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First published in 1978, This book was immediately recognized as a revolutionary approach to the field of embryology. In a dramatic departure form traditional concepts of human differentiation, the authors refute Haeckel's biogenetic law ("ontogeny recapitulates phylogeny") and instead show how the ovum is distinctly human at every stage of its development. In addition, the developing embryo is viewed as a single unity rather than as a number of isolated parts, and differentiations are seen as dynamic processes that result directly from extra-genetic information - proceeding from the outside to the inside, not the inside to the outside according to genetic patterning.
Fifty years ago the field of human embryology was incomplete; prior to that time the anatomy of early human embryos was still unknown, and there was much to be learned about the older stages of human embryonic development. It is now understood that human organs result from step-by-step differentiations of the growing human embryo. Research by renowned embryologist Erich Blechschmidt, MD, showed that differentiations are not only the result of a gene effect, but are also brought about through growth initiated by extragenetic (occurring outside the gene) information. Without this extragenetic information the differentiation would not begin.
Dr. Blechschmidt and coauthor Raymond Gasser, PhD, maintain that Haeckel's biogenetic law (ontogeny recapitulates phylogeny) was an erroneous attempt to explain developmental processes. Blechschmidt's human embryological investigations showed that Darwin's principles (mutation and selection) are likely valid for the origin of the species, but that they cannot explain the ontogenesis of the organs. The ontogenesis of each individual cannot be derived from phylogenetic facts. The authors stress that a clear distinction must be made between the vast field of phylogenetics and the much more exact and understandable field of ontogenetics—particularly the process of differentiation—and their goal is to present not only the abstract biokinetic principles of differentiation, but the originality of embryonic human beings as well. Their knowledge of developmental movements leads to their conclusion that differentiation is an undivided biodynamic process that occurs during development and includes the chemical processes as well.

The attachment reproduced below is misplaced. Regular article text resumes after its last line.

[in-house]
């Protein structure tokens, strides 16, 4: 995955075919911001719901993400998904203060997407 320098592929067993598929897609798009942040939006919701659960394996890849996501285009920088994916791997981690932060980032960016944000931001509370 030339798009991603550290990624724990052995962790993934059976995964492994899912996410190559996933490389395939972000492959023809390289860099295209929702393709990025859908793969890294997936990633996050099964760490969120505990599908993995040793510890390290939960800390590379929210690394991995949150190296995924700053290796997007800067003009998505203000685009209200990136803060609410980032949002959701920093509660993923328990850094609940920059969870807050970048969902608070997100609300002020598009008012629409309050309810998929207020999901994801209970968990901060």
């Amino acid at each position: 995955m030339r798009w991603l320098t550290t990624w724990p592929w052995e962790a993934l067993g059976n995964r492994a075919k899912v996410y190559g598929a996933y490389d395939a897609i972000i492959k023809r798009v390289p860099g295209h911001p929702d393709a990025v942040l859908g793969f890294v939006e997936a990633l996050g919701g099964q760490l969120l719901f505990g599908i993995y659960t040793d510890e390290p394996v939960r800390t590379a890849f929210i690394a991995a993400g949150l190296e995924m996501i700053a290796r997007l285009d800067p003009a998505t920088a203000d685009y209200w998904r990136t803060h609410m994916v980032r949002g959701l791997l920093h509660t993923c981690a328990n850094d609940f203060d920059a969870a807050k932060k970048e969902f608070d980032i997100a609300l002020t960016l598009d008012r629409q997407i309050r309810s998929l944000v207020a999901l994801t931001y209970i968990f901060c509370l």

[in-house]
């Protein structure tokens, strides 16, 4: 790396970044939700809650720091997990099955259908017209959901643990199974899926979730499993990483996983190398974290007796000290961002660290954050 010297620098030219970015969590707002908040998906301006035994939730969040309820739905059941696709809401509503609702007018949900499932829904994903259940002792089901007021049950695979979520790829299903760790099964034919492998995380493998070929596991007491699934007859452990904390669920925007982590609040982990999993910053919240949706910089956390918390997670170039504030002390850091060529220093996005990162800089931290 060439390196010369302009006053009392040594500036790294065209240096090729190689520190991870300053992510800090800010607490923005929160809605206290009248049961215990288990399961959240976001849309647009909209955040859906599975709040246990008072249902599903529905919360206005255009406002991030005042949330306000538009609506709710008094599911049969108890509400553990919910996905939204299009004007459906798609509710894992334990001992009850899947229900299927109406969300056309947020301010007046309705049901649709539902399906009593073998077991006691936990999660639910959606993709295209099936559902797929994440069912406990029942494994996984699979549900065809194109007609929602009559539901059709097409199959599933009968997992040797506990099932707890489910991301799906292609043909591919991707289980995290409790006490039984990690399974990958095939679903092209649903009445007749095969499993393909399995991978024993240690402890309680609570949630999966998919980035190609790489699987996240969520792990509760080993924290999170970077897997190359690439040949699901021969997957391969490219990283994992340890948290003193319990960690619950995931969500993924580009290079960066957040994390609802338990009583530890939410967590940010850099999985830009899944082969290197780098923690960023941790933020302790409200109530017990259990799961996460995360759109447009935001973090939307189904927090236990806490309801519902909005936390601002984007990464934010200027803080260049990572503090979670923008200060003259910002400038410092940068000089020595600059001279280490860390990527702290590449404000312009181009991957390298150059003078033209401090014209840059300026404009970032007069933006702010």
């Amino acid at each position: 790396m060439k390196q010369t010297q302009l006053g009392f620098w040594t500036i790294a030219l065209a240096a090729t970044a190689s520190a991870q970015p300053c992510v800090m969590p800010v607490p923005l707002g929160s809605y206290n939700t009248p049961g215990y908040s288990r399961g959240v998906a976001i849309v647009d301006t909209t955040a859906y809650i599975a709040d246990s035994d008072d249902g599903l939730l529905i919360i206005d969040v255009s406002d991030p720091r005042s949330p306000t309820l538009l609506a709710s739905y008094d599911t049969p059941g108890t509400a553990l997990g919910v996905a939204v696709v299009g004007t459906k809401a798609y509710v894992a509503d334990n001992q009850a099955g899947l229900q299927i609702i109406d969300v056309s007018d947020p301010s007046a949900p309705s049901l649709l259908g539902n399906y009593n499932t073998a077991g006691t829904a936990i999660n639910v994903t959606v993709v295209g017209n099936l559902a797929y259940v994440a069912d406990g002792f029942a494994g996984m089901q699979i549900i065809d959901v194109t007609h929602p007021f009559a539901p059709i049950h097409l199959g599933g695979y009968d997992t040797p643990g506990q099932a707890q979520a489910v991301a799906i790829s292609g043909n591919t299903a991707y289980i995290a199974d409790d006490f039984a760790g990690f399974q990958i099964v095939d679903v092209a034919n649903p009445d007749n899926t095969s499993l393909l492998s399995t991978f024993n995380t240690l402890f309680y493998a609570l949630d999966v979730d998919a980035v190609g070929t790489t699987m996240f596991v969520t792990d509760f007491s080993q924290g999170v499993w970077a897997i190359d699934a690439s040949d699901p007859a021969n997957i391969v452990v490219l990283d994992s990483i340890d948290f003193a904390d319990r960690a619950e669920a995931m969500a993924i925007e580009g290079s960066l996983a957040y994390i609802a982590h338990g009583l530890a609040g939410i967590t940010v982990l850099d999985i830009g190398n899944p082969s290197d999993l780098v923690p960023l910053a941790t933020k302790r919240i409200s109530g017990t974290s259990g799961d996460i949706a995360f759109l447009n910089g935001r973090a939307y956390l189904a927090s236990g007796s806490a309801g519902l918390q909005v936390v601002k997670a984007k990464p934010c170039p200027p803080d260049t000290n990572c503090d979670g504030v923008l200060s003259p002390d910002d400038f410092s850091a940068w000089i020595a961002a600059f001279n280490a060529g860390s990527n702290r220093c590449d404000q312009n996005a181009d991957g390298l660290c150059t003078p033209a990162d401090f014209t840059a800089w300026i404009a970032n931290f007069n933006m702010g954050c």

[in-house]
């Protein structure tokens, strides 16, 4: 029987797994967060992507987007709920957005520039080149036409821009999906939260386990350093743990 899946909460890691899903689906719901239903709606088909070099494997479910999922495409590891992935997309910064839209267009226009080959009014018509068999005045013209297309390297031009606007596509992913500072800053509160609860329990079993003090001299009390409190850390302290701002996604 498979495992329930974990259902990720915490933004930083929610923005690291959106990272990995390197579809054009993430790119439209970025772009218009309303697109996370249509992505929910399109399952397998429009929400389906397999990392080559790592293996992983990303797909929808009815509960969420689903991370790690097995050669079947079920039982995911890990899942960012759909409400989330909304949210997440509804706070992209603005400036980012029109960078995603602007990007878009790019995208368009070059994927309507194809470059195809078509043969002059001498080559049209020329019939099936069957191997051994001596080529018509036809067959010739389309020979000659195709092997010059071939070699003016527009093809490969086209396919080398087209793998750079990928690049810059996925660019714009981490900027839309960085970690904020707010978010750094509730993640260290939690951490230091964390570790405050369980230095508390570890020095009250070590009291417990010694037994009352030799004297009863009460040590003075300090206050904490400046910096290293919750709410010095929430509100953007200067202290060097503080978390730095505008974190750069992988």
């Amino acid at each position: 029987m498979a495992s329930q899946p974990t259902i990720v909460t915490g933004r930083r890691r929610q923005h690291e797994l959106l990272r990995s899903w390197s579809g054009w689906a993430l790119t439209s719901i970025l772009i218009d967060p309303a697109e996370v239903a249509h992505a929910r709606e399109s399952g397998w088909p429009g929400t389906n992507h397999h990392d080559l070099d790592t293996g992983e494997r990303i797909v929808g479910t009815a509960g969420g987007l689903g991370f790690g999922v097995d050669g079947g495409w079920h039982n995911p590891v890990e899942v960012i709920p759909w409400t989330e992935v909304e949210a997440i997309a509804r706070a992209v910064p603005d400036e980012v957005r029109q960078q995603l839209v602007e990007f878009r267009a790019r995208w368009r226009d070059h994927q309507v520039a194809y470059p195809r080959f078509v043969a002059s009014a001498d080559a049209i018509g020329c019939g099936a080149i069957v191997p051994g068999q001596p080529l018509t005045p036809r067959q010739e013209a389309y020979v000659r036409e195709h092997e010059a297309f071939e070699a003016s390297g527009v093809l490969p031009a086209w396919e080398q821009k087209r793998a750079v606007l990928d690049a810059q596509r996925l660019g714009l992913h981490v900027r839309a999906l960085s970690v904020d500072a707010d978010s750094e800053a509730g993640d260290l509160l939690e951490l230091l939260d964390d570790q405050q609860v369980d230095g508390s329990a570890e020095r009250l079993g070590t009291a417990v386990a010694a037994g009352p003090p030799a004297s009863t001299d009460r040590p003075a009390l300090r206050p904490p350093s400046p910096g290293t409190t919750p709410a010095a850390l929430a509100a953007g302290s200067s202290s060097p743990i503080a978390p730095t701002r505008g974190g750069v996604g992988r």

Logically organized into two sections (the first covers early metabolic fields and includes chapters on the one-cell human ovum, the early embryo, blood vessels, the nervous system, head region, trunk, and limbs; the second describes metabolic fields in later developmental stages, distinguishing fields of corrosion, densation, contusion, distusion, retention, dilation, liquation, and detraction), Biokinetics and Biodynamics of Human Differentiation warrants reading by thoughtful professionals in a number of fields concerned with embryonic differentiation. A new preface by Dr. Gasser addresses how the book's principles and findings were and are understood in the field of human embryology.
Erich Blechschmidt, M.D. (1904 - 1992) was a well-known and extremely progressive anatomist and embryologist who studied the human form and the way it develops during ontogeny, principally during the first eight weeks after conception. He is the author of more than 120 scientific papers and numerous book, including "The Ontogenetic Basis of Human Anatomy".
Raymond Frank Gasser, MS, PhD. is Professor Emeritus of Clinical Anatomy at the Louisiana State University School of Medicine in New Orleans. He also is a member of the Federative international Committee for Anatomical Terminology and the Advisory Committee for the Human Developmental Anatomy Center of the Armed Forces Institute of Pathology in Washington, DC. His recent research consists of computer imaging and storage of human embryo section images in databases at each Carnegie stage on CDs and DVDs for distribution to developmental biologist, human embryology authors, lecturers and students. He resides in Covington, Louisiana.